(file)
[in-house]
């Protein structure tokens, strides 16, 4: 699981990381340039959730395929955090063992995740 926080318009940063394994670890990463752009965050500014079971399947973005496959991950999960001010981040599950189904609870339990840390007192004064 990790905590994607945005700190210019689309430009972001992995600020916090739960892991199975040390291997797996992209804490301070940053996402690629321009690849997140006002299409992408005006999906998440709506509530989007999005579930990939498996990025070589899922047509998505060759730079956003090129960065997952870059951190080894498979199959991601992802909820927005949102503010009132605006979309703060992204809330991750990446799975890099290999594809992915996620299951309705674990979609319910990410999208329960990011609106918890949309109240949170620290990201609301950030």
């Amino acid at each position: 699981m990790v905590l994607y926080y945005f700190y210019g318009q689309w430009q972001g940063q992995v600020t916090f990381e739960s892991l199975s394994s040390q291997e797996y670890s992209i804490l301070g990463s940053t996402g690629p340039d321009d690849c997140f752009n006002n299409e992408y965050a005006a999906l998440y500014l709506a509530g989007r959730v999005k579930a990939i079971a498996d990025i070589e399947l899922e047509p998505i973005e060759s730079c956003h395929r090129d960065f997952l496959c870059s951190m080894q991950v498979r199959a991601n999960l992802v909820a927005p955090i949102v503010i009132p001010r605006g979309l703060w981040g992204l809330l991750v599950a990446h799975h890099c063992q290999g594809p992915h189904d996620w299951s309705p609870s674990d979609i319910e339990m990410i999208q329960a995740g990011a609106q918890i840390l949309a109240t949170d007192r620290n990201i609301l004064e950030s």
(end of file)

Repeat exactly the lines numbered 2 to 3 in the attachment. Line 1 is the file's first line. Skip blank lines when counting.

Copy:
């Protein structure tokens, strides 16, 4: 699981990381340039959730395929955090063992995740 926080318009940063394994670890990463752009965050500014079971399947973005496959991950999960001010981040599950189904609870339990840390007192004064 990790905590994607945005700190210019689309430009972001992995600020916090739960892991199975040390291997797996992209804490301070940053996402690629321009690849997140006002299409992408005006999906998440709506509530989007999005579930990939498996990025070589899922047509998505060759730079956003090129960065997952870059951190080894498979199959991601992802909820927005949102503010009132605006979309703060992204809330991750990446799975890099290999594809992915996620299951309705674990979609319910990410999208329960990011609106918890949309109240949170620290990201609301950030």
């Amino acid at each position: 699981m990790v905590l994607y926080y945005f700190y210019g318009q689309w430009q972001g940063q992995v600020t916090f990381e739960s892991l199975s394994s040390q291997e797996y670890s992209i804490l301070g990463s940053t996402g690629p340039d321009d690849c997140f752009n006002n299409e992408y965050a005006a999906l998440y500014l709506a509530g989007r959730v999005k579930a990939i079971a498996d990025i070589e399947l899922e047509p998505i973005e060759s730079c956003h395929r090129d960065f997952l496959c870059s951190m080894q991950v498979r199959a991601n999960l992802v909820a927005p955090i949102v503010i009132p001010r605006g979309l703060w981040g992204l809330l991750v599950a990446h799975h890099c063992q290999g594809p992915h189904d996620w299951s309705p609870s674990d979609i319910e339990m990410i999208q329960a995740g990011a609106q918890i840390l949309a109240t949170d007192r620290n990201i609301l004064e950030s």